As far as the movie, WOW it's great!!  I always love Frances McDormand, and she is fantastic as always.  The movie is beautiful, what fabulous scenery!!  We got a kick out of seeing the Arizona sites (Quartzsite is on the way to LA, we pass thru there regularly and have bought stuff for the yard at the rock stand in the movie, and we have bells from Arcosanti on our patio  :) ).  There are so many things to discuss, from the mining jobs disappearing, to Amazon and their partial employment of so many people who need full time year-round jobs, to the way the Nomads help one another.  And what about the cute town she walked through in SD, was that Sturgis from the summer motorcycle superspreader event?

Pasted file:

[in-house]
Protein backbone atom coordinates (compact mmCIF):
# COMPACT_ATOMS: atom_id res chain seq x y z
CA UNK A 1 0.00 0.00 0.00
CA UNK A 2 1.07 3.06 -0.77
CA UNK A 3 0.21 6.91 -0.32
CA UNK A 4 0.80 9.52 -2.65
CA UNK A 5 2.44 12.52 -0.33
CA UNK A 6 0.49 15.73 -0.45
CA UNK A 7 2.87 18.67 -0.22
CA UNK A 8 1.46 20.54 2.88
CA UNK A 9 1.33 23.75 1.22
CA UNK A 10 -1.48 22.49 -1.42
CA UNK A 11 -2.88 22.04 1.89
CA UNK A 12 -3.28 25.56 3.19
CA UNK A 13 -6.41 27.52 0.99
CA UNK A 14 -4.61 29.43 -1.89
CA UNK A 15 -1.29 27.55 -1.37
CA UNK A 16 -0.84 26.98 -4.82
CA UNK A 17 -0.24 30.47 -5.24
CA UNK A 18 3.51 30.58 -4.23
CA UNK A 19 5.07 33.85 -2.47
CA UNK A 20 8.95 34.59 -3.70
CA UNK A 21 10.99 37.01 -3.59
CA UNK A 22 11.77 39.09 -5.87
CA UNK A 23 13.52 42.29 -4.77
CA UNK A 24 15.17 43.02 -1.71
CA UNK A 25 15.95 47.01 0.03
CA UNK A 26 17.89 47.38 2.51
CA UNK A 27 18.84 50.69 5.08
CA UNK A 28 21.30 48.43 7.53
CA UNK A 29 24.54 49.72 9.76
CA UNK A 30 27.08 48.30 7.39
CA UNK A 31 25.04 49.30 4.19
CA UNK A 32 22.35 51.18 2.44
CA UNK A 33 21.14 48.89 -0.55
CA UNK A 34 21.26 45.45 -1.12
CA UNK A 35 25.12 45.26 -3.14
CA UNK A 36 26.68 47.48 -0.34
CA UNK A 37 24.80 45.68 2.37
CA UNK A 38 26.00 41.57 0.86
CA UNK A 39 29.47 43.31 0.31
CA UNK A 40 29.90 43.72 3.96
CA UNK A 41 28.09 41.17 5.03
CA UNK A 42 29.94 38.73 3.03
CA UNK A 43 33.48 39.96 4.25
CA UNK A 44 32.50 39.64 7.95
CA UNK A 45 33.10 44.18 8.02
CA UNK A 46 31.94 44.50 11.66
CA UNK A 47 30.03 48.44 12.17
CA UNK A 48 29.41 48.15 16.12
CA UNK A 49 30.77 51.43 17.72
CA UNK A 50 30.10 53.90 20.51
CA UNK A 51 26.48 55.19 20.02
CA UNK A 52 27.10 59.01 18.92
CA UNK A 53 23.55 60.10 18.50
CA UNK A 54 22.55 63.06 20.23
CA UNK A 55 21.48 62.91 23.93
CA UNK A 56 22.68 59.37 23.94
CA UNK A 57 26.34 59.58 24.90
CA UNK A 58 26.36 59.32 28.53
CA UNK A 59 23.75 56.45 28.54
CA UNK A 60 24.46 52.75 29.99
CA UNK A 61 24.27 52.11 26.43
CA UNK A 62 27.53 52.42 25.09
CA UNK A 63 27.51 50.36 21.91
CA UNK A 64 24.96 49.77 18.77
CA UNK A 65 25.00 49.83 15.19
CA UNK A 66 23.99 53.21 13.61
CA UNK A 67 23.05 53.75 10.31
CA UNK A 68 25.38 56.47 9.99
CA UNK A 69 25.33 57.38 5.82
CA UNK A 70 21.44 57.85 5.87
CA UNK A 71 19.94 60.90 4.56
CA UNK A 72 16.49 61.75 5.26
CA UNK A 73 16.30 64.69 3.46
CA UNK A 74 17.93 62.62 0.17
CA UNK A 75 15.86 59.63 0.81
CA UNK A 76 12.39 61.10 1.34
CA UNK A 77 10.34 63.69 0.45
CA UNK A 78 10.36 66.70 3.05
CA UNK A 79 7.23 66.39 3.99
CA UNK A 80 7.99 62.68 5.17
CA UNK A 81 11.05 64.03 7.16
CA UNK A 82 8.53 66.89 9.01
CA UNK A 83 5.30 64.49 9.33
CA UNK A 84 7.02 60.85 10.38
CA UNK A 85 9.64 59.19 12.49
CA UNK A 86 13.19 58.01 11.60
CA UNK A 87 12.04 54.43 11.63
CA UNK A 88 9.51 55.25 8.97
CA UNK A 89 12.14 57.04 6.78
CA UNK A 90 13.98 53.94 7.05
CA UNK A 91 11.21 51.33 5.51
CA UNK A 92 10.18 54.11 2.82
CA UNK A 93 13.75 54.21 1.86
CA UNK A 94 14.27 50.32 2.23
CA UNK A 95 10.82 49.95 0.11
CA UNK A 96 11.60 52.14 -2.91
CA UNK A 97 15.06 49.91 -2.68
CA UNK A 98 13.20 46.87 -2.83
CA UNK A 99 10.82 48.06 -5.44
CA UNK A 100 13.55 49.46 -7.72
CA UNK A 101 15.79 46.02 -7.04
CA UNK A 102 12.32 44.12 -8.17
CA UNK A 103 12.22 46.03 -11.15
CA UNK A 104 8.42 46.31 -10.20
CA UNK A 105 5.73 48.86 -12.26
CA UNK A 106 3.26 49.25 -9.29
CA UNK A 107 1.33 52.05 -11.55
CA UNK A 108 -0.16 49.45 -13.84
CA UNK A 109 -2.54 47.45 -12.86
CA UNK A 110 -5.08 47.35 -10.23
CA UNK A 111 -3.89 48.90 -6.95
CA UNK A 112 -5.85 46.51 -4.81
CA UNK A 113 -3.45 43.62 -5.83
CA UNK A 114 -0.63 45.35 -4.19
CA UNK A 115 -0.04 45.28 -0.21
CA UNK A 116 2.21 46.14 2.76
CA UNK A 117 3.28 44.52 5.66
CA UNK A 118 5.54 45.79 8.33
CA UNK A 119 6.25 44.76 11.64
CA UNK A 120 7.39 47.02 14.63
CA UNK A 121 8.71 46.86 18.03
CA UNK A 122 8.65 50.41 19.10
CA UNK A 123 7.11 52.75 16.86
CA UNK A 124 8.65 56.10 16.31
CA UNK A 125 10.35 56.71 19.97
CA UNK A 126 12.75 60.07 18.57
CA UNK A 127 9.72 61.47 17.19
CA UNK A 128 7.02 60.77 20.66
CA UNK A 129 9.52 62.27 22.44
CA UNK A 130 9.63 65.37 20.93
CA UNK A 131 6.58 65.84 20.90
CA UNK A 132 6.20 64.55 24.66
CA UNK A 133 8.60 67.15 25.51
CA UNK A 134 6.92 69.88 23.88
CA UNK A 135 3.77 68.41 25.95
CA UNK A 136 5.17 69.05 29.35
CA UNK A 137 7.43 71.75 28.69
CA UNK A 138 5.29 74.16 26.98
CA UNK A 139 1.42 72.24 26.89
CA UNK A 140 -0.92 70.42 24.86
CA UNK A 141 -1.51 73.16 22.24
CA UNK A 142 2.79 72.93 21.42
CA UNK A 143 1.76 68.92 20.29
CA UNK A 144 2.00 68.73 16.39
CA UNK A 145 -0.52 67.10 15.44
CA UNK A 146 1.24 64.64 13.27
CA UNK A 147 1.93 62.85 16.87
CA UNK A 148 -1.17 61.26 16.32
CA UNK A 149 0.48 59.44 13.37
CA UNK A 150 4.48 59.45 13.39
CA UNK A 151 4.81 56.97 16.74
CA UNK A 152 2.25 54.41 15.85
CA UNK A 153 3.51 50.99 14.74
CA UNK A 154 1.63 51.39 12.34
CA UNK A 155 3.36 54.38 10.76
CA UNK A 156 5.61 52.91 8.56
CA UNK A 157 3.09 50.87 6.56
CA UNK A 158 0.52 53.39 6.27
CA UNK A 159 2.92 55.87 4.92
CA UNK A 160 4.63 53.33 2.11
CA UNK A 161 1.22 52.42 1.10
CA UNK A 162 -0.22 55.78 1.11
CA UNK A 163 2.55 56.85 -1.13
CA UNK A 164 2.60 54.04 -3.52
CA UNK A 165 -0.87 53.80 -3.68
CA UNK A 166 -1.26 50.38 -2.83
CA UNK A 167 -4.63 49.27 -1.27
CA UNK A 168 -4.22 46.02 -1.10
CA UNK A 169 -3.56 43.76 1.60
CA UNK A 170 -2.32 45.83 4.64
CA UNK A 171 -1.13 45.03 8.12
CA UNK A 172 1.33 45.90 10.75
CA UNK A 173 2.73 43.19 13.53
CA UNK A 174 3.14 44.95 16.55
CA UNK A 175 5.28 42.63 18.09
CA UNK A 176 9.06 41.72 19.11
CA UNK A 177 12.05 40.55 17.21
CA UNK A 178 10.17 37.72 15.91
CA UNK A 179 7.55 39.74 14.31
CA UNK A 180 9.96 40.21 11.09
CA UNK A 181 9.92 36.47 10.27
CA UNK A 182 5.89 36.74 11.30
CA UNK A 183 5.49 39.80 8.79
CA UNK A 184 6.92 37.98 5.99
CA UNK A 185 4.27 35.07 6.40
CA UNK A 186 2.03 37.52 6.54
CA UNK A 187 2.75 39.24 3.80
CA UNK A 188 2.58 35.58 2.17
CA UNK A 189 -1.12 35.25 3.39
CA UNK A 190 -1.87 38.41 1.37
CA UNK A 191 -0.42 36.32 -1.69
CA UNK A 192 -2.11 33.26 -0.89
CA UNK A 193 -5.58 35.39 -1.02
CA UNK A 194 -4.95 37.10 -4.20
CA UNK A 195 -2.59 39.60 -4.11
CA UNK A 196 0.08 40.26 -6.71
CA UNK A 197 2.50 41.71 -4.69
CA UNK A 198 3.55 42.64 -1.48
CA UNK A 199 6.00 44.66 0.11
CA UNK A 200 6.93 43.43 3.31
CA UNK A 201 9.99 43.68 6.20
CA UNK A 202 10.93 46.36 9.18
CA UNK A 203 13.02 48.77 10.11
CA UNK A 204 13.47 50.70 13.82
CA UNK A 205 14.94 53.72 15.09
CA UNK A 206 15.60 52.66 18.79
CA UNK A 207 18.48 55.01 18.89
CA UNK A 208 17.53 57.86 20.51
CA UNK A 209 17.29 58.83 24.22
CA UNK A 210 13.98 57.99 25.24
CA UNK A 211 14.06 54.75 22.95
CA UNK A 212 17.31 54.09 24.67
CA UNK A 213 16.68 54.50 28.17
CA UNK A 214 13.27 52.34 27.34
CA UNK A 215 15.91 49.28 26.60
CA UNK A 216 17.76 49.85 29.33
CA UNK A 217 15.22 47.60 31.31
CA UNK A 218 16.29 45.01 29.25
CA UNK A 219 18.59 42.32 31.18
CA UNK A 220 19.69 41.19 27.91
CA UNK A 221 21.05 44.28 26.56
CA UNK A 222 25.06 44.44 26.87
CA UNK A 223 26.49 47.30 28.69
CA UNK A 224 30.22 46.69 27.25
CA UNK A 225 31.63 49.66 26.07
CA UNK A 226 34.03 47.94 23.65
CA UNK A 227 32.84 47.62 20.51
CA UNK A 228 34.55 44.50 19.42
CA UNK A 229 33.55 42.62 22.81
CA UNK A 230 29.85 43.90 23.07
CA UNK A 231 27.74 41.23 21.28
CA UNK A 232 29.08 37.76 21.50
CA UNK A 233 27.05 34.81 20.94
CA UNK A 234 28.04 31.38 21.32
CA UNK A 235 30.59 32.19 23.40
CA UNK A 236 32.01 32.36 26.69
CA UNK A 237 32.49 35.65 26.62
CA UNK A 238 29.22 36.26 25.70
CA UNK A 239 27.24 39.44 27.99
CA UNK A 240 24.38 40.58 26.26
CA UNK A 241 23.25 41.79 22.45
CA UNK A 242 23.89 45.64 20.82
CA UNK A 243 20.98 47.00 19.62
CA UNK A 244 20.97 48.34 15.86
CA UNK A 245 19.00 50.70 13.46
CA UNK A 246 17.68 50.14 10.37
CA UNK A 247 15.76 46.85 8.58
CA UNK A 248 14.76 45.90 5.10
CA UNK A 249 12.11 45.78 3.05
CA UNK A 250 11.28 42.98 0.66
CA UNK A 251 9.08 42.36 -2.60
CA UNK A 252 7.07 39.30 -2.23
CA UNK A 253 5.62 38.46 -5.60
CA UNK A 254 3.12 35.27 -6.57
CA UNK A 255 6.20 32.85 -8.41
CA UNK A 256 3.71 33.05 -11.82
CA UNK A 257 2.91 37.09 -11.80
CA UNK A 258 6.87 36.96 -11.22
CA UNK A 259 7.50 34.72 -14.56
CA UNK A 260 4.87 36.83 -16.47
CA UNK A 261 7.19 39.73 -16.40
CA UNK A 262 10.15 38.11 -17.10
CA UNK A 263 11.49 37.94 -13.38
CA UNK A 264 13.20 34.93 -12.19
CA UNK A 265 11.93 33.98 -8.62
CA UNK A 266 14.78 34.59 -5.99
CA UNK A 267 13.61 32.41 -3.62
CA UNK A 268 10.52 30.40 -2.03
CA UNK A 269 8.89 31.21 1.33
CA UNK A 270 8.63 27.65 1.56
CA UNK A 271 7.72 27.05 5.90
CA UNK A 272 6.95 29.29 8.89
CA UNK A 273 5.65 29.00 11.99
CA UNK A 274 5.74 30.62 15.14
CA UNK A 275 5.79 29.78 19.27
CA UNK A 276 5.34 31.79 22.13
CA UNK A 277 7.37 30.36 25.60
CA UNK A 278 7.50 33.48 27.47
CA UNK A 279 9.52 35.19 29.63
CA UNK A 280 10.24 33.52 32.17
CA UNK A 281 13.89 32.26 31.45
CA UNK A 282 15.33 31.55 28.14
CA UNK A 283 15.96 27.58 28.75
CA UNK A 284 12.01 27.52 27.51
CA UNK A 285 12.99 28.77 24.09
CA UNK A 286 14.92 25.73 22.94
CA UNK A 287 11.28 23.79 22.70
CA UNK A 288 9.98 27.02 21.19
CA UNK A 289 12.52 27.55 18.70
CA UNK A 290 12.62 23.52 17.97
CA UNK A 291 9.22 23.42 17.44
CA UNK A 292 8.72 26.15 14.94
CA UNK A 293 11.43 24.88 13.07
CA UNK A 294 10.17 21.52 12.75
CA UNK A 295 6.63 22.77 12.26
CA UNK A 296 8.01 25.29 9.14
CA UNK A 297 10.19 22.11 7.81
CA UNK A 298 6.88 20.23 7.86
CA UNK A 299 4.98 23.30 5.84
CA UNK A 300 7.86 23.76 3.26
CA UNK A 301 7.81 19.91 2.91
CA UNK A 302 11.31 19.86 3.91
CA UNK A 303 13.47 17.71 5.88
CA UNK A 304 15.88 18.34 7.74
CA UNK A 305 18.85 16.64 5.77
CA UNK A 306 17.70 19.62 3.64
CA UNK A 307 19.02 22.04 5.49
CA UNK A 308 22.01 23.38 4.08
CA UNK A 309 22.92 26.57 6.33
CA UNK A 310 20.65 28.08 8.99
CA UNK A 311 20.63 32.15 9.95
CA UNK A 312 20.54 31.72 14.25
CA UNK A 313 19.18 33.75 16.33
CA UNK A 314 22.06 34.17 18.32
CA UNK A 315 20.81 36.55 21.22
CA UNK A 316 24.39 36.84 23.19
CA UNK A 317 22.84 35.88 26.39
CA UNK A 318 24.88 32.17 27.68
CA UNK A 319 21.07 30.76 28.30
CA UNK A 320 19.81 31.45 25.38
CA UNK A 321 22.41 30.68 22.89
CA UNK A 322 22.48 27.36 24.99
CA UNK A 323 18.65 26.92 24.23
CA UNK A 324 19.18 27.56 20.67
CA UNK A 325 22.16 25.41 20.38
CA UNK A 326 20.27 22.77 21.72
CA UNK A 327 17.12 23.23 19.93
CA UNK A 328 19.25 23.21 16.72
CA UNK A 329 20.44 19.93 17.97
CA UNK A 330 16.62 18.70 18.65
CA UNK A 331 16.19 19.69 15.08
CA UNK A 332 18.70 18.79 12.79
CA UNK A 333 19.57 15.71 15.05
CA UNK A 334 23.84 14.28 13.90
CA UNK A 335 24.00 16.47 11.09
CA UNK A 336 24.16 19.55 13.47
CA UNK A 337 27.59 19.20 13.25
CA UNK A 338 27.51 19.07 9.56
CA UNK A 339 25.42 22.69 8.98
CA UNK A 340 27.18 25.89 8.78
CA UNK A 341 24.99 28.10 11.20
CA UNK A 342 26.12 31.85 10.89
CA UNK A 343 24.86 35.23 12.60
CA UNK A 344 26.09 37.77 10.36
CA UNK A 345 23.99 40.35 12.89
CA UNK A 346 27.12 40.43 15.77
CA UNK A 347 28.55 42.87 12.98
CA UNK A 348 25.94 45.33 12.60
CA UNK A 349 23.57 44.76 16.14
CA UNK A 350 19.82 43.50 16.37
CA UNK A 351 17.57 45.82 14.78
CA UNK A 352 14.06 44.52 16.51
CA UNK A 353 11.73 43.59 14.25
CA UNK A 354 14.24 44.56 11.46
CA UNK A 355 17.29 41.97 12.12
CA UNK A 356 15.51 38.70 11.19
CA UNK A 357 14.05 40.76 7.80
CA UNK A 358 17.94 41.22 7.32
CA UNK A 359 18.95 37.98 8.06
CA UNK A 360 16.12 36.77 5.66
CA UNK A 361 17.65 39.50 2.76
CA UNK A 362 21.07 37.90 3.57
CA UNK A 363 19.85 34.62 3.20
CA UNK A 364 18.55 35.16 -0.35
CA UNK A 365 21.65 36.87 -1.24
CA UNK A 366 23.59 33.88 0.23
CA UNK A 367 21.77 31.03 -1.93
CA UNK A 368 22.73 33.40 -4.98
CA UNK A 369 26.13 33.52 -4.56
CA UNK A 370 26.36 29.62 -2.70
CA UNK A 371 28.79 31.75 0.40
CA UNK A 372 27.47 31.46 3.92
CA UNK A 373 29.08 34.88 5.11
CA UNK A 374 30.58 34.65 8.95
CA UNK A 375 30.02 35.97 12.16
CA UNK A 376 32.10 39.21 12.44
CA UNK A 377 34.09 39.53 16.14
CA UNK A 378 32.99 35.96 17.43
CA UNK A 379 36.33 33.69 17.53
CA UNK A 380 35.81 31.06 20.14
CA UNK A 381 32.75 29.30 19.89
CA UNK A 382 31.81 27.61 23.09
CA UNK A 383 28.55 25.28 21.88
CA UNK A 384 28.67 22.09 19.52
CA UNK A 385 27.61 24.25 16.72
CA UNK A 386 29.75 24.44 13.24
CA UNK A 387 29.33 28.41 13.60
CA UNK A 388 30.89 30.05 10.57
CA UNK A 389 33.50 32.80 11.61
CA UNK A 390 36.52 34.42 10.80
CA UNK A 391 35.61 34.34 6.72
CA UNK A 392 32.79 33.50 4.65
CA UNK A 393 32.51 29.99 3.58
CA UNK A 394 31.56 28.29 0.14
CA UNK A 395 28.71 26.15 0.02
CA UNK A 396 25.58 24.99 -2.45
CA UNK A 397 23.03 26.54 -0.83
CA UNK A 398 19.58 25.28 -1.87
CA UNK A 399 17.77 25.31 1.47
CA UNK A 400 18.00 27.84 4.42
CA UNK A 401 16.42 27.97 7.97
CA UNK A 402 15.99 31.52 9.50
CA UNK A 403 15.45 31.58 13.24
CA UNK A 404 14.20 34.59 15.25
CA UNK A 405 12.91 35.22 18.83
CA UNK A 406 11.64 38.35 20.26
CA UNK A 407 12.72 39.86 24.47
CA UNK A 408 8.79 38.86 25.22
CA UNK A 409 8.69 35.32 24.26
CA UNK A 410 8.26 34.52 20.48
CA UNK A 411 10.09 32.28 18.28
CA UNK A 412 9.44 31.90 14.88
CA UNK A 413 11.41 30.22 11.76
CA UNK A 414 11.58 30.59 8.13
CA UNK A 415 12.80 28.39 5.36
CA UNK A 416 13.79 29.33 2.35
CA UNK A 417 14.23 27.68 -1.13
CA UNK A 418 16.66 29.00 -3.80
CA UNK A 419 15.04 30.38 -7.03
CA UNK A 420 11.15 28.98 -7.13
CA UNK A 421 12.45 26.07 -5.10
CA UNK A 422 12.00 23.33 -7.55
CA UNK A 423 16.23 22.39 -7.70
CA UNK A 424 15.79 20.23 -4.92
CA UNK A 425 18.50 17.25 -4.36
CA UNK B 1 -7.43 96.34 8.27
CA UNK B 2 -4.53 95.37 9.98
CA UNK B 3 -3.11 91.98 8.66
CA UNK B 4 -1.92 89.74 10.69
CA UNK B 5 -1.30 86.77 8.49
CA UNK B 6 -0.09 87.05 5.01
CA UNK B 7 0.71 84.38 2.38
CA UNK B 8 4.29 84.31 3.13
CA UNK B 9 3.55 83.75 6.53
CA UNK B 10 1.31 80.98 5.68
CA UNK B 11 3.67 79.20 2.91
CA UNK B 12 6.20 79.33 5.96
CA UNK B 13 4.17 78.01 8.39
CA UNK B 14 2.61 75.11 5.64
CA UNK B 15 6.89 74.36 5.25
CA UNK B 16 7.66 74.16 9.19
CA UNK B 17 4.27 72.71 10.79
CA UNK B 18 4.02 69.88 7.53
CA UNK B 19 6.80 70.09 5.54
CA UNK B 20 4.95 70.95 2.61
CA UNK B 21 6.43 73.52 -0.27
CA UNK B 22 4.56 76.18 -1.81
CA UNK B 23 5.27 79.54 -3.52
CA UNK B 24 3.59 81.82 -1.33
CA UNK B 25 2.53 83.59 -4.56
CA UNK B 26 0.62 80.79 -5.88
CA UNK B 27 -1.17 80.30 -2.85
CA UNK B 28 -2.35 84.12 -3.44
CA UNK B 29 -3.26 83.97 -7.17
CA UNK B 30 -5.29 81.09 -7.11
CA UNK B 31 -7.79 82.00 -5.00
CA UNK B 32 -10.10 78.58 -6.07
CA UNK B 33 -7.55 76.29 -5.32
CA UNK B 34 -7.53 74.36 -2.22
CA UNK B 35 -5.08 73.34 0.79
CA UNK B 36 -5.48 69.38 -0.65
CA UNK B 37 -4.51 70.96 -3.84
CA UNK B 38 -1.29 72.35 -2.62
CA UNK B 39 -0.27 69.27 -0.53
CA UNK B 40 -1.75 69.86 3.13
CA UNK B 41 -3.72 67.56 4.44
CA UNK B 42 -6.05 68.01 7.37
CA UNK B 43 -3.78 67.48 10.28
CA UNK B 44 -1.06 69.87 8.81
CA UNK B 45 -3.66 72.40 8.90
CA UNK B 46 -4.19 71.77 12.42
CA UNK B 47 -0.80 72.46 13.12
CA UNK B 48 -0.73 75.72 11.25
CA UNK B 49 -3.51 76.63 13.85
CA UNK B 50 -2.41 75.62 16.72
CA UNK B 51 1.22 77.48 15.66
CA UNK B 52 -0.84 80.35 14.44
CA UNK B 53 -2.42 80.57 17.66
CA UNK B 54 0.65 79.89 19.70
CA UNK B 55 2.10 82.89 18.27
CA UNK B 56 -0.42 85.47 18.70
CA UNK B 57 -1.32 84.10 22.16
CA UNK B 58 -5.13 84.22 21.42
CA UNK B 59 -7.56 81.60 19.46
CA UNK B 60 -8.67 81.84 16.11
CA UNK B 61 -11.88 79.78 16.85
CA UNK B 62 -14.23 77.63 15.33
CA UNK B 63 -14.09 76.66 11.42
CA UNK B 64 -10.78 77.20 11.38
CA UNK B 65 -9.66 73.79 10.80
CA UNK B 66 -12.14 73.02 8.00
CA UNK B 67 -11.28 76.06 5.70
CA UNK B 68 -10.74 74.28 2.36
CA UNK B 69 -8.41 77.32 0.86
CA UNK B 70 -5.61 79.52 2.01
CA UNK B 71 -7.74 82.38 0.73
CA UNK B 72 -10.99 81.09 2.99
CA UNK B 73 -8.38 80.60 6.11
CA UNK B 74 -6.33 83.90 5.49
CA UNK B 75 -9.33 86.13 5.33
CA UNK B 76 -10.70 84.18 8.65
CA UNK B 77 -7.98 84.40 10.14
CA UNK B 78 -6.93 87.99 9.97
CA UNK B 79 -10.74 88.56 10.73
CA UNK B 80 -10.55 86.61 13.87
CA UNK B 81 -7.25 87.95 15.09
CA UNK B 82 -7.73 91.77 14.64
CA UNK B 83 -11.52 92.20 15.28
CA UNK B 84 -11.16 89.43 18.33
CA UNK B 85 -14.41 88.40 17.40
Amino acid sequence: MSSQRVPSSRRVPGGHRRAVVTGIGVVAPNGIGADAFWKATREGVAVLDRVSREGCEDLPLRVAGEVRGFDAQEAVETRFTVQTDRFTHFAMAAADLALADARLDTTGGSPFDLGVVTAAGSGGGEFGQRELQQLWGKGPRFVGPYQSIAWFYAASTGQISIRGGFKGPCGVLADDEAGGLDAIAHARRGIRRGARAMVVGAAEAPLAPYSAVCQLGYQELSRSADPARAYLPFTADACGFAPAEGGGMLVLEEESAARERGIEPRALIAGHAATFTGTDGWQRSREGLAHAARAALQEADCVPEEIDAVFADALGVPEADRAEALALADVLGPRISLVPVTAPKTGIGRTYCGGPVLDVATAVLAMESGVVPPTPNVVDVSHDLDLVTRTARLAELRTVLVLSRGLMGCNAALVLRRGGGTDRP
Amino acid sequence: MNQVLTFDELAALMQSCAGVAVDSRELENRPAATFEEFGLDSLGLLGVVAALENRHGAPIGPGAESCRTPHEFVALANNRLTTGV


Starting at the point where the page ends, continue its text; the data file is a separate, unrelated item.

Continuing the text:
I highly recommend seeing Nomadland!
McDormand is such a wonderful actress: she can do caricature with nuance (like FARGO), as well as incredibly subtle (as she is here in NOMADLAND).  It's been amazing watching her develop as an actress over the years, ever since her debut in the Coen bros film (their debut) BLOOD SIMPLE.  Her as the star is an automatic 'must see' for me, and she never disappoints: and here, in NOMADLAND, it somehow feels she's soured to new heights of quiet subtlety!

Offline chocolateshake

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Re: NOMADLAND - some non-spoiler thoughts on a non-genre masterpiece
« Reply #7 on: February 22, 2021, 11:47:44 AM »
I watched it when it hit Hulu.  It felt more like a documentary than a movie.  Especially how I watched it which was in 10-15 min segments stretched over a couple of days.  I didn't have time to sit and watch it all the way through.  So it was kind of like watching van life youtube videos for me.  Which is exactly the way it felt.